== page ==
‘It’s now or never’: a few thoughts on crushes


Graphic by Cas Nguyen

In elementary school, it was (relatively) easy to express your affection for a peer. Maybe you wrote a sweet mini love note on the back of a candy bar which you gave to them on Valentine’s Day. Or, maybe you confessed to your crush indirectly through your friend. In middle school, you could have snapped them because you would much rather admit your feelings behind a screen than in person. In high school, crushes may evolve into a relationship and people experiment with different partners. But, what does having a crush do to our body? Why do they cause us so much angst and how can we overcome that?

Crystal Li, Features writer

Although our middle school years are behind us, the periodic rapture and clichéd drama of crushes that filled them are decidedly not. RM students have certainly had their fair share of experience with navigating romantic feelings.  

For some, it begins when a particular person repeatedly catches their eye. “When you have a crush, you start to pay attention to them a lot,” sophomore Alex Yeung said. 

For others, the telltale sign is their desire to regularly see and interact with a person. “You seek them out during the day, and you get happy around them,” junior Sophia Wu said.

The thrill and mystery surrounding crushes might have to do with the absence of a concrete definition of the term, as well as the ambiguous origins of the emotions themselves. By popular interpretation, a crush seems to be a short-lived attraction toward another person that is based more in appearances and idealization than in real experiences with them. 

Crushes are biologically evidenced by the brain’s release of certain neurotransmitters and the body’s accompanying responses: racing heart, sweaty palms, churning stomach. Such hallmarks of an infatuation can be attributed to norepinephrine and adrenaline, while the warm and fuzzy feelings typically associated with love are the effect of oxytocin.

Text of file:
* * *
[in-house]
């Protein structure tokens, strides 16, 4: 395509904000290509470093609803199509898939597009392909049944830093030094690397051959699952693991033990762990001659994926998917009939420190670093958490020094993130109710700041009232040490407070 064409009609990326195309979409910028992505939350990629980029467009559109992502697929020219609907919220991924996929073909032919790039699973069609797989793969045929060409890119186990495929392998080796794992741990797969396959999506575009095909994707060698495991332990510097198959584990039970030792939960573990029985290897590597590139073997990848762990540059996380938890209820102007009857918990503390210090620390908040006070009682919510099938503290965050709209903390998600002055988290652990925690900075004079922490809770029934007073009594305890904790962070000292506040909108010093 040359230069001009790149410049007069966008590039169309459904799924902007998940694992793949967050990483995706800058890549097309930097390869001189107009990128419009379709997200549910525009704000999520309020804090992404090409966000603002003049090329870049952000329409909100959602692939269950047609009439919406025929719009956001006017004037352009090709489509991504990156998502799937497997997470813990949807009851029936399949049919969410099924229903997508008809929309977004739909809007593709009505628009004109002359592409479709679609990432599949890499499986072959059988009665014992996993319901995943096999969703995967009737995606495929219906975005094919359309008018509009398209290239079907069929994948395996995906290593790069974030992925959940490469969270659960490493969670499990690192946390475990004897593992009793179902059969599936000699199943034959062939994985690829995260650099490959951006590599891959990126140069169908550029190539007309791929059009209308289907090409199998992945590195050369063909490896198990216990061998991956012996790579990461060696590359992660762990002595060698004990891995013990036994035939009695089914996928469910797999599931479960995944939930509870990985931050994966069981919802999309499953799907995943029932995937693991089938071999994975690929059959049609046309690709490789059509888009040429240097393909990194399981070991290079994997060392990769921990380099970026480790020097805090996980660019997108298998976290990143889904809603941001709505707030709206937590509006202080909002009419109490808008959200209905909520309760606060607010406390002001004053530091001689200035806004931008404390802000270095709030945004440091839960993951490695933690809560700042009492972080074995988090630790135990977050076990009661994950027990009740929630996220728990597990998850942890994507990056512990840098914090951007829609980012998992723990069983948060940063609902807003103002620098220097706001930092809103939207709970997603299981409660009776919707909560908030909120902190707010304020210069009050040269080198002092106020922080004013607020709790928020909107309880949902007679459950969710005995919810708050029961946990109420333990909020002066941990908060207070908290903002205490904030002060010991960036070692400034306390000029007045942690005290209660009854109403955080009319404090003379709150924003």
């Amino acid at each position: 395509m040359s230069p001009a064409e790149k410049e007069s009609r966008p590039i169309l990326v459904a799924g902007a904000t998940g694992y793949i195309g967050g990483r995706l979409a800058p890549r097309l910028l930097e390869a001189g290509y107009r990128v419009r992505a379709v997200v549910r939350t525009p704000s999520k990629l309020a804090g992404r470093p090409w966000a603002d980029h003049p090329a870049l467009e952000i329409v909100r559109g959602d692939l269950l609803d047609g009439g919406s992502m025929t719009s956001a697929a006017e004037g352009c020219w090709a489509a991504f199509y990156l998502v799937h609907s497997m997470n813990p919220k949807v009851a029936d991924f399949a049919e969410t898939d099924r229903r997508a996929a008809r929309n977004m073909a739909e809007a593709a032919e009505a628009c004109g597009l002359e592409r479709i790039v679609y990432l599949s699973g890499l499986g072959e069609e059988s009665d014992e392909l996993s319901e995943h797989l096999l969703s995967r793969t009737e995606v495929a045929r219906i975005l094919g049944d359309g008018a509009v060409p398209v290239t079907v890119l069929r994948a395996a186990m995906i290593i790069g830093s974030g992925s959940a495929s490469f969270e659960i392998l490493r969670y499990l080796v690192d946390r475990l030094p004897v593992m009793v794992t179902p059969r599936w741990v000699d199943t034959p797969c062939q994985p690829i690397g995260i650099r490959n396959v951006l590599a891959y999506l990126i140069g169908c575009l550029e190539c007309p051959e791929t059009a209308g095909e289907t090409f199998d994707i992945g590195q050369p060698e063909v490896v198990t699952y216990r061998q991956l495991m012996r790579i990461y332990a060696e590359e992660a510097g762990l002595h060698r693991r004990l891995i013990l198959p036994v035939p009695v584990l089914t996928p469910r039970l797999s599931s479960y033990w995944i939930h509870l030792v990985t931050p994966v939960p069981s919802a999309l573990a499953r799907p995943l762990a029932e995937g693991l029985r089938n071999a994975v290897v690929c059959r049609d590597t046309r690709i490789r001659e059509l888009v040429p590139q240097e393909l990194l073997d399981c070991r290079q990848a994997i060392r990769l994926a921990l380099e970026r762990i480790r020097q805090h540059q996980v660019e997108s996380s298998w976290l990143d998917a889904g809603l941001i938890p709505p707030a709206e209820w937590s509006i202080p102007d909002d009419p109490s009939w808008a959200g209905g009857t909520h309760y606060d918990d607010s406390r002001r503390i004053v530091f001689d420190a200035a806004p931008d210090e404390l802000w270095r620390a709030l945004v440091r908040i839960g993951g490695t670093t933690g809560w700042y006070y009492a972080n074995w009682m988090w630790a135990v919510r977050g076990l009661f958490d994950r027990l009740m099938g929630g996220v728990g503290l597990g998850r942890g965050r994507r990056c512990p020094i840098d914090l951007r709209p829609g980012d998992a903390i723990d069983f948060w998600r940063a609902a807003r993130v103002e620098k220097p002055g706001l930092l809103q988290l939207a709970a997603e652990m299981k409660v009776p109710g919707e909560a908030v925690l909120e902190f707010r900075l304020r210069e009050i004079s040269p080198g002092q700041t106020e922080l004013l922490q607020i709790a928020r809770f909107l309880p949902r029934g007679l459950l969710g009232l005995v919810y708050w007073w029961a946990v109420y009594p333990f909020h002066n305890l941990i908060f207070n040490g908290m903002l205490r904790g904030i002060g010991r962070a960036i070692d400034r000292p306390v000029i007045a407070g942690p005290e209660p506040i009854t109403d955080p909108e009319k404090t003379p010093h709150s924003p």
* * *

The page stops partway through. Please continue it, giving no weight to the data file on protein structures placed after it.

It’s because of these neurotransmitters that scientists frequently equate crushes with addictions. Our brains release dopamine—the reward chemical—each time we see or think about a crush, which means that doing so produces the same neurological effects as a drug. The analogy isn’t so far-fetched, considering how tempting it is to obsess over a person—it’s literally rewarding.

Wu can relate to the irritation of being unable to stop thinking about a person. “It takes up time and effort and space in my mind,” she said. “It’s definitely a distraction from school.” 

Even so, most people choose to continue preoccupying themselves with daydreams rather than confront their crush. The courage to reveal our feelings to someone consistently evades us. 

A common reason for people’s reluctance to make the first move is, unsurprisingly, fear of rejection. Senior Deep Kaur has only admitted her feelings to a crush once, and even that is more than most dare to do. “Usually, I’m a very confident person but fear of rejection is a big thing for me,” she said. In the past, interacting with her crushes meant casually talking to them and getting to know them better instead of directly professing her feelings.

The time Kaur did confess to her crush was the result of an “in-the-moment” decision. “I was really nervous, but I said to myself, ‘You know what? It’s now or never,’” she said. Although nothing happened afterwards, by mustering the courage to tell him, she spared herself from regretting a missed opportunity later on. 

Hesitance to admit feelings often leaves infatuations to fester and then gradually dissolve. “If you don’t spend a lot of time with them, you can’t find out things you like about them,” Wu said. “That, over time, causes emotions to fade.”

Another reason students give for choosing not to act on their feelings is a perceived pointlessness of it. “Dating in high school could be a good experience, but I couldn’t do it because I don’t have enough time to commit,” Yeung said. “Also, it’s really hard for it to last long-term.”

In some cases, however, crushes do blossom into a relationship. “The people I have actually really liked ended up confessing to me,” Wu said, who has formed relationships from those mutual crushes. “What I felt was a mixture of happiness and excitement.”

Romantic feelings are reciprocated more often than we imagine and confessing to a crush could very well make their day.  

Social psychologists have also established that we tend to like people who like us: it’s the reciprocity of liking. Letting someone know how we feel, directly or indirectly, might just breed returned feelings.

At worst, a confession would simply elicit indifference. Yeung recalls not returning someone’s expressed feelings for him but retaining an unchanged friendship nonetheless. “I didn’t like her back so I wasn’t necessarily happy or anything,” he said. “[But] we were still cool.” 

While crushes are often considered a trivial middle school preoccupation, that doesn’t mean a crush can’t catalyze a more meaningful relationship—but only by opening up is that possible.